Good luck, this is an important time to learn life lessons. Ideally you won't have to deal with this again in her teen years (when I was a liar); the consequences of lies get larger as you grow older.
posted by el io at 7:56 AM on December 9, 2014 [3 favorites]

I lied as a kid because that feeling of getting off scot-free when a lie worked was so worth all the lectures and punishments when it didn't work. Because lectures and punishments were every day, no matter what. If it wasn't about lying, it was about something else. But getting out of doing something, even once? Was a miracle.
posted by Bentobox Humperdinck at 7:57 AM on December 9, 2014 [6 favorites]

I too used to lie and say the teachers didn't hand out any homework. My parents handled that one by giving me a small notebook where I'd list all homework assignments, and that I had to get each of my teachers to sign every single day --- not whether or not I actually did those assignments, just what was assigned.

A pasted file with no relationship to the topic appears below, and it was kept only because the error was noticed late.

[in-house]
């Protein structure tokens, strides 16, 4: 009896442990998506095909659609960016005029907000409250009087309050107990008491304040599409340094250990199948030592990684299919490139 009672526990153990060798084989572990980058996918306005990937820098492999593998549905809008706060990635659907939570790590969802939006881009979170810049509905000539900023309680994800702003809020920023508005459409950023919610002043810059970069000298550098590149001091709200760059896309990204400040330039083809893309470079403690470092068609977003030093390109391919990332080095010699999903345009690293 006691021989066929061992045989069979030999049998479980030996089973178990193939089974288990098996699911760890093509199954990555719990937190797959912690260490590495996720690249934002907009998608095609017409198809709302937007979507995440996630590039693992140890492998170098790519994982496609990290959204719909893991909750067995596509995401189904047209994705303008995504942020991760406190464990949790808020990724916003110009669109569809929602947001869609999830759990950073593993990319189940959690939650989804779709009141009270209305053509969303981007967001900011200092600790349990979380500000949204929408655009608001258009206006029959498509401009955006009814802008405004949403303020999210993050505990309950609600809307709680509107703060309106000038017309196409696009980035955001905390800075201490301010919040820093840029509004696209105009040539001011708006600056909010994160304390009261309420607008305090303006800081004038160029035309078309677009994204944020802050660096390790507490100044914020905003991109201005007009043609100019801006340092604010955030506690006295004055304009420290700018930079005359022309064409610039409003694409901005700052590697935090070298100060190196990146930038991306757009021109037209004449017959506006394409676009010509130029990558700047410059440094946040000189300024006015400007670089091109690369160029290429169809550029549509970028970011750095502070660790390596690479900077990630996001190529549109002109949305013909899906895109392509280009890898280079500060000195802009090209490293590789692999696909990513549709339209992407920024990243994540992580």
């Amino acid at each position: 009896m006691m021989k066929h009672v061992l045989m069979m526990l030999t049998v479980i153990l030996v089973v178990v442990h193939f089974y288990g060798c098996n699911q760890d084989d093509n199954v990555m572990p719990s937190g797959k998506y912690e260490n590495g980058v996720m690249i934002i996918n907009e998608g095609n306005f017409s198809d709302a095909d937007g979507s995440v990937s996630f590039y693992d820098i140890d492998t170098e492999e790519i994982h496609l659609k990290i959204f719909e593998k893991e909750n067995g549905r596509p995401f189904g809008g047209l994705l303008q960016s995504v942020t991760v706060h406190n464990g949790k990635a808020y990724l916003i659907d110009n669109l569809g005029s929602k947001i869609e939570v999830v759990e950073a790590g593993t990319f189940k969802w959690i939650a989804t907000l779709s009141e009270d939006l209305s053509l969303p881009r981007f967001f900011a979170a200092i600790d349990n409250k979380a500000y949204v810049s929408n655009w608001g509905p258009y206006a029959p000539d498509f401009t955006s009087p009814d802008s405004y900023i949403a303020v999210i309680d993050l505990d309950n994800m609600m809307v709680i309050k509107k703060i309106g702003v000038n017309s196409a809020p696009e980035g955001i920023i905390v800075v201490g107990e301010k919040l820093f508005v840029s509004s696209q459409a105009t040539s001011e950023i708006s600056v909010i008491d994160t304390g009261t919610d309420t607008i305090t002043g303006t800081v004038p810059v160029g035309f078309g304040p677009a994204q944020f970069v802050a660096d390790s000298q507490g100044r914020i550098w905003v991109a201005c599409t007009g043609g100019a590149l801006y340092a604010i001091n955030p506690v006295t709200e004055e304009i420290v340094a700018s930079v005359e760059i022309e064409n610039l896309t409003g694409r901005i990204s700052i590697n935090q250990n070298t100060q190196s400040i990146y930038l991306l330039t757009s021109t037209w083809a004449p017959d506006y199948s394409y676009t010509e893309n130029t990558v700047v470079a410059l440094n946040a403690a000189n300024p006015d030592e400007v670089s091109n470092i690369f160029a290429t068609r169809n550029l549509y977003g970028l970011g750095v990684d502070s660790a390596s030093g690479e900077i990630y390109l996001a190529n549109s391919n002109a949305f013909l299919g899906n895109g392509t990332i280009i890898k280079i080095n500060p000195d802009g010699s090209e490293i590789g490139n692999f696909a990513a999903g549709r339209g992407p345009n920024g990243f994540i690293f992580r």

One of my teachers liked the idea so much, my mother said that teacher was suggesting it to other parents.
posted by easily confused at 8:05 AM on December 9, 2014 [5 favorites]

Here's an article from Little Hearts/Gentle Parenting about lying, if you're inclined towards these sorts of methods. I am.

I told some lies as a small child. I *remember* telling them. I was 100% aware that lying was wrong, and the idea of being thought of as a liar was deeply upsetting to me. Nevertheless, I told some lies. I told them when I had done something I knew I shouldn't have (which was generally because I lacked impulse control*), when I felt that nobody was paying attention to me, or when I felt wronged. I still remember all of these lies. They still make me squirm and feel deeply uncomfortable.